- My name is Ripal Gandhi, I am a interventional radiologist at the Miami Cardiac and Vascular Institute in the Miami Cancer Institute in Miami, Florida.
Importance of this study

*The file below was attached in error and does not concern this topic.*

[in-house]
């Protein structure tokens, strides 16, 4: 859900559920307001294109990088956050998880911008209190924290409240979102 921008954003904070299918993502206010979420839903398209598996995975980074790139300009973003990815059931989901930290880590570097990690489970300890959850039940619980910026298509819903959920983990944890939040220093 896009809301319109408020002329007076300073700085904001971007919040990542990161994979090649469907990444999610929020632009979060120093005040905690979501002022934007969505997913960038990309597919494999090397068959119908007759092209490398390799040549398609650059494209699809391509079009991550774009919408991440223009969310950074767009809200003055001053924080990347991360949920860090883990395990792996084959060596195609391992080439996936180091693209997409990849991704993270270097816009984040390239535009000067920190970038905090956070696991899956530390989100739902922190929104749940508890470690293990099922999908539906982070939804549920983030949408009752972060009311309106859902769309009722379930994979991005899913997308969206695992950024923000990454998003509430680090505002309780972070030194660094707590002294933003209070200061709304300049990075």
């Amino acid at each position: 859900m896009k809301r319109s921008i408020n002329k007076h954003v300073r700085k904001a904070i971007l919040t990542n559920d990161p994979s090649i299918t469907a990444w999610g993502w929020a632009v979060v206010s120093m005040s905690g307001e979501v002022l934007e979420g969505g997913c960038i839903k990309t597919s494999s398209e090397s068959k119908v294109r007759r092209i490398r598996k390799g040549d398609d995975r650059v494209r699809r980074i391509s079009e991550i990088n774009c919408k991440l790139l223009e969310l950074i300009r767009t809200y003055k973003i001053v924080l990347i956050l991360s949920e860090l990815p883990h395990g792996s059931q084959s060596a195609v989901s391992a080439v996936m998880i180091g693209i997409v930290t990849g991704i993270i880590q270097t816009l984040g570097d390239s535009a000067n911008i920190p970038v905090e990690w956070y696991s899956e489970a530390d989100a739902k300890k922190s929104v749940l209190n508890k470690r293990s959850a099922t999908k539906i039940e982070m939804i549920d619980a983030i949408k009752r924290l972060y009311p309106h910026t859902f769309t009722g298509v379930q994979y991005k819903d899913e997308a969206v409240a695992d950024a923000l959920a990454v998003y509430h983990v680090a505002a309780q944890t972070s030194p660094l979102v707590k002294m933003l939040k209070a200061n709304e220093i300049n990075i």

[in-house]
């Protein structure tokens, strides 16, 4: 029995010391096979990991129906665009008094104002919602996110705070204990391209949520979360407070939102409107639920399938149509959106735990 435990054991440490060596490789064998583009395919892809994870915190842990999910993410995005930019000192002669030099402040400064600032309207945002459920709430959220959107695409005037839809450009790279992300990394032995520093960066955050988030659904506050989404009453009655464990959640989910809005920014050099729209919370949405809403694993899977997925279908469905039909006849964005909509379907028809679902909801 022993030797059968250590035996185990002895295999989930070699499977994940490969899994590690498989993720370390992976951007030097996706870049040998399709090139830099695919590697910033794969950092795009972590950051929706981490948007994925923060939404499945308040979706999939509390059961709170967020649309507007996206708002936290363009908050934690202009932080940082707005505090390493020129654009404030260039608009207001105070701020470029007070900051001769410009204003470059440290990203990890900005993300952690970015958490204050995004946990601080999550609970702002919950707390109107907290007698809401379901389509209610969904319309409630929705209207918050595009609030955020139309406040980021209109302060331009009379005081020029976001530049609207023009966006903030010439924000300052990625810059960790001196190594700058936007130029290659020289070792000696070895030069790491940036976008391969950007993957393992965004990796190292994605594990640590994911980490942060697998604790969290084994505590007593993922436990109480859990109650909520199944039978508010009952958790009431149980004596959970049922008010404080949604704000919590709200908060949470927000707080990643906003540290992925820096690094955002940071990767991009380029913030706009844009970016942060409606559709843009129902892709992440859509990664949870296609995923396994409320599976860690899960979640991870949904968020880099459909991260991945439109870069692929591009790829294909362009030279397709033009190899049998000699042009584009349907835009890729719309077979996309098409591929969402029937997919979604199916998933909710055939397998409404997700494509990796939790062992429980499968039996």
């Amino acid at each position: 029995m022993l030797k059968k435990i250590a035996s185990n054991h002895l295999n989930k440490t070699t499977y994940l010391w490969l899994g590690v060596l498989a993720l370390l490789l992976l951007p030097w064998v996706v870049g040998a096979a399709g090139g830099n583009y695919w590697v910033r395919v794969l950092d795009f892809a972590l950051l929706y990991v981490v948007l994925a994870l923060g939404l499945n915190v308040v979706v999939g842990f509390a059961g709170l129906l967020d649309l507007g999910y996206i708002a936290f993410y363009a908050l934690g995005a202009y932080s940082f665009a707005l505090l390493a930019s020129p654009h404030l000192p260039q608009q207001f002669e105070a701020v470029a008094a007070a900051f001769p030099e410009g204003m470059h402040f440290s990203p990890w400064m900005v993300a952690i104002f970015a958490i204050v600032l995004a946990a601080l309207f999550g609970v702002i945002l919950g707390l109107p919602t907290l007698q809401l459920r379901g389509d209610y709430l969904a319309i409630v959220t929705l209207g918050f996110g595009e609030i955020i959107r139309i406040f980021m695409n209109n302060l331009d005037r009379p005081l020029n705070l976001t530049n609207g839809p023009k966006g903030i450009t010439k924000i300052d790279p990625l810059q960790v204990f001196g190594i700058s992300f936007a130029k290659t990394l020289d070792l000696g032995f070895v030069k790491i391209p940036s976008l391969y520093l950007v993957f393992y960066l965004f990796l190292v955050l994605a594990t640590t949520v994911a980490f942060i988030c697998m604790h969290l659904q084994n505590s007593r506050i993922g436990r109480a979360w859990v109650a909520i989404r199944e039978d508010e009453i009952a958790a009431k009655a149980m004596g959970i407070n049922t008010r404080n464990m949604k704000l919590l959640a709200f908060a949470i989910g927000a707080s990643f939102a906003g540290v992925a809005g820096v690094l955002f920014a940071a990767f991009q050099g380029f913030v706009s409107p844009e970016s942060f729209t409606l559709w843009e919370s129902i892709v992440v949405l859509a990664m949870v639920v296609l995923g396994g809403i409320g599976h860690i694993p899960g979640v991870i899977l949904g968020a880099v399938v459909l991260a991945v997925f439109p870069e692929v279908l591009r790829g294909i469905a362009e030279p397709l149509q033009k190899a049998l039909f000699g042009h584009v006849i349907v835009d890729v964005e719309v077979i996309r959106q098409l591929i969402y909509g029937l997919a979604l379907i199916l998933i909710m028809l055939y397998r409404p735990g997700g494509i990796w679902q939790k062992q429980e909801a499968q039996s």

So the study that we are talking about is the RESCUE study, and the RESCUE study is specifically assessing the safety and efficacy of the pharmacomechanical catheter-directed thrombolysis utilising the BASHIR Endovascular Catheter in patients with intermediate-risk acute pulmonary embolism. And it's really a multi-center single, I'm sorry, multi-center prospective single-arm clinical study, which specifically includes patients with pulmonary embolism of 14 days or less, but a proximal pulmonary embolism and an RV/LV ratio of greater than 0.9. And the primary efficacy end points are really reduction in the RV/LV ratio at 48 hours, and the primary safety endpoint being any major bleeding or device-related adverse events at 72 hours. And what I'm what I'm going to be presenting is really the pre-specified interim analysis of the RESCUE Trial, which really includes the first 61 patients, I believe. And basically, the primary results of the study are here, and the number one is the reduction of RV to LV ratio and the reduction to the thrombus burden. Both of these were presented by Dr. Sista at the VIVA meeting last year, but I'm going to be re-presenting that as well. And basically there has been a 32.1% reduction in the RV to LV ratio at 48 hours, there is a 36.3% reduction in the reduction of thrombus burden as measured by a modified Miller index at 48 hours. And there were no major bleeding or device-related adverse events. The newer data that I'm presenting, which has not previously been presented, is that there's a 90% reduction in the totally occluded segmental pulmonary arteries and a 72% reduction in the total and subtotal occlusions of segmental pulmonary arteries. Which is quite remarkable, especially when you consider the actual amount of thrombolytic which was given, which is relatively low. The mean number of occluded segmental pulmonary arteries per patient actually decreased by 72.5% as well. So those are really the key findings of the interim analysis so far.